In a new story for Pew’s Stateline, certain states have failed to update their public COVID-19 infection dashboards for their prisons, leading to accusations of deliberately withholding the information in order to make the prisons appear to have a lower infection rate. Corrections systems in many states have slowed down in reporting new cases.

From the story: “At least a half-dozen states, including Florida and Georgia as well as Texas, provide even less information than they once did, according to researchers at the University of California-Los Angeles’ COVID Behind Bars Data Project, which collects and analyzes data on the pandemic in corrections settings.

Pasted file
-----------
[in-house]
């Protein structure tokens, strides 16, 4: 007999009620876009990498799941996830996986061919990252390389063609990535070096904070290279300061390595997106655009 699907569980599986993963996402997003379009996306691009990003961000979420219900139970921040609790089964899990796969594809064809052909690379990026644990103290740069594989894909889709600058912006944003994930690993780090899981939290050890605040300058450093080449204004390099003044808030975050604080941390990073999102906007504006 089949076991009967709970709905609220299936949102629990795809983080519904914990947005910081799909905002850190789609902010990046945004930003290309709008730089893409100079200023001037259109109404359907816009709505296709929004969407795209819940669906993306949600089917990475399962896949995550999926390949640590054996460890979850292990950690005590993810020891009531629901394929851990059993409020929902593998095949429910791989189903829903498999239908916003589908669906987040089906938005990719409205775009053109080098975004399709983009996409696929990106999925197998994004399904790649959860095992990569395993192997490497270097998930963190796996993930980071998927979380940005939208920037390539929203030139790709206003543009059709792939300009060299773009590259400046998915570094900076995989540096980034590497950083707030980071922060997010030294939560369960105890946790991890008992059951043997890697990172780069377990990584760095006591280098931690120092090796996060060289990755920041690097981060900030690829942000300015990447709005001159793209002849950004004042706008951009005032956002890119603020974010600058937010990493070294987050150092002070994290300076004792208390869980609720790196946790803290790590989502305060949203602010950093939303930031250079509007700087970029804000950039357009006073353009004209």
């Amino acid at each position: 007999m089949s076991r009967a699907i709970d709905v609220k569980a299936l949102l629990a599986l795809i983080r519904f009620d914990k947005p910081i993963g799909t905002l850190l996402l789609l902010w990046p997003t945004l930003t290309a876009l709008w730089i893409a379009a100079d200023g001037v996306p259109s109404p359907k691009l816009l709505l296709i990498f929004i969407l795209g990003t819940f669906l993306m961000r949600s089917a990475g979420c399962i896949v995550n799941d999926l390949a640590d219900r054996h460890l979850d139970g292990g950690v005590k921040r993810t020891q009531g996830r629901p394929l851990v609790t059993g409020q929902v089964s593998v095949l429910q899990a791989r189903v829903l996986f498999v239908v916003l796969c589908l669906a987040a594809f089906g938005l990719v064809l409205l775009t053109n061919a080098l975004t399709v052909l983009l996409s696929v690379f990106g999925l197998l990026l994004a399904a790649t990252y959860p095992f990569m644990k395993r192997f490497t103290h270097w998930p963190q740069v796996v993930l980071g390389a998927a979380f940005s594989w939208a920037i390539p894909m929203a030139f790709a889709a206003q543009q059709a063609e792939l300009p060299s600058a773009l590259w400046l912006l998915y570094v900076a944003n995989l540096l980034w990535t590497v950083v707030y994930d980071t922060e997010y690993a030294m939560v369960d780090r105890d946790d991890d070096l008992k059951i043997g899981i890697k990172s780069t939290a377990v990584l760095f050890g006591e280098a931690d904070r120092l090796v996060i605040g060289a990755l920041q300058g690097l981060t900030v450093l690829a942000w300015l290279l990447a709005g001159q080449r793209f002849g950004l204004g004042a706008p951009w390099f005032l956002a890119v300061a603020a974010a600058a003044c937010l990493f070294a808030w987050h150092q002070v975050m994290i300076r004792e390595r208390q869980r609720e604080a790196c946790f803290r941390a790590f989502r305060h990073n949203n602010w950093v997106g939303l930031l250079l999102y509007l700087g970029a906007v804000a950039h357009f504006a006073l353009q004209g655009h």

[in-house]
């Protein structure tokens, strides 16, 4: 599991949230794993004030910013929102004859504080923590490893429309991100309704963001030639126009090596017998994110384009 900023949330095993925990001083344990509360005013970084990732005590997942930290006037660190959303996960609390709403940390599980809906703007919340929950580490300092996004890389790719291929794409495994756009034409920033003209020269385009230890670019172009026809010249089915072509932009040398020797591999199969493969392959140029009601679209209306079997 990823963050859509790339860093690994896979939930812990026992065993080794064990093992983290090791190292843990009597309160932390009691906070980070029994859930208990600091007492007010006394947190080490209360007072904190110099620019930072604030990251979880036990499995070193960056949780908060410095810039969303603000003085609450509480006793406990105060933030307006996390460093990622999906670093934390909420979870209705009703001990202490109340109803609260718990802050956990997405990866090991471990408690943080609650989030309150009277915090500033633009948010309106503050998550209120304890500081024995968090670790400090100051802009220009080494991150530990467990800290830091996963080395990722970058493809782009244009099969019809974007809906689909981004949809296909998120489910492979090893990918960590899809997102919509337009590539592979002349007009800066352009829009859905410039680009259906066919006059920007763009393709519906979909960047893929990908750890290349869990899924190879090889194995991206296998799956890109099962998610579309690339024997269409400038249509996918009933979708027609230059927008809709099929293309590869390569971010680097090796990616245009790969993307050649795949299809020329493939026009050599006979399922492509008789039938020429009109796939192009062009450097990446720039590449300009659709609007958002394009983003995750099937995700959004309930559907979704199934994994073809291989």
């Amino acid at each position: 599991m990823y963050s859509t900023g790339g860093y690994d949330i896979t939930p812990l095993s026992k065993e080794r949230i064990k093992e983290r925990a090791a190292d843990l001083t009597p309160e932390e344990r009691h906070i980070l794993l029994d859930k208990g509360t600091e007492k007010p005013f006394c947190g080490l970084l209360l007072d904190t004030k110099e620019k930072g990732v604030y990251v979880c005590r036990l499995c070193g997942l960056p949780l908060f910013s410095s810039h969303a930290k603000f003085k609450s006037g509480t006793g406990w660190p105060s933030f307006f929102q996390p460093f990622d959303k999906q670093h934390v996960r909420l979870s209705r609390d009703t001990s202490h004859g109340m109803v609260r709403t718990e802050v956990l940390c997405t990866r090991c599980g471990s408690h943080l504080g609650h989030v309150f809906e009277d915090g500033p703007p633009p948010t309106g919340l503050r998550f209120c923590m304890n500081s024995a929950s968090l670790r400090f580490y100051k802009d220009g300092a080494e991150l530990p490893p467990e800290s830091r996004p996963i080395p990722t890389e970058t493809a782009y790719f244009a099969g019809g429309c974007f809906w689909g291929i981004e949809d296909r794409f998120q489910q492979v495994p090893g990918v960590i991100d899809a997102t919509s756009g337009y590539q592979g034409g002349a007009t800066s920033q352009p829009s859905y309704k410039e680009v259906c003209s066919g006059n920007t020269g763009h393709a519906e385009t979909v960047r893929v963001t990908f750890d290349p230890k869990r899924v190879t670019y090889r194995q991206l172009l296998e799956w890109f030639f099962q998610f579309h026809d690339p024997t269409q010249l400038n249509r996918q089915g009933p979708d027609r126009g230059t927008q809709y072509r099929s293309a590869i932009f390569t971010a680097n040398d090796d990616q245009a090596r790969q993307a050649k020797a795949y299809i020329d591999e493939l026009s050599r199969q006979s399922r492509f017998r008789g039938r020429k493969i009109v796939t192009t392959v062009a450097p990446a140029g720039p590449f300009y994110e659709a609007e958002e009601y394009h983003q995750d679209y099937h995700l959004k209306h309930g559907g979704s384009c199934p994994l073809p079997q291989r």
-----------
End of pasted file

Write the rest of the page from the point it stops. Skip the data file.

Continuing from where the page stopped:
In an online post in late August, the project noted that while prison reporting had been “plagued by deep inadequacies” since the start of the pandemic, corrections systems cut back even more on public data in recent months. This happened even though prisons, like nursing homes, have been particularly susceptible to deadly outbreaks of the virus.

Agencies “had begun to roll back basic data reporting on the impact of COVID-19 in their facilities,” the authors wrote of a trend they detected beginning last spring. They characterize the drift as “a deliberate cloaking of the reality on the ground.”

As rural nursing homes and prisons are known as highly susceptible places for new COVID infections, the lack of updated information is either the result of waiting for autopsy results, or the fear of such information being used to cast correctional systems in a bad light.

To read the rest of the story, click here.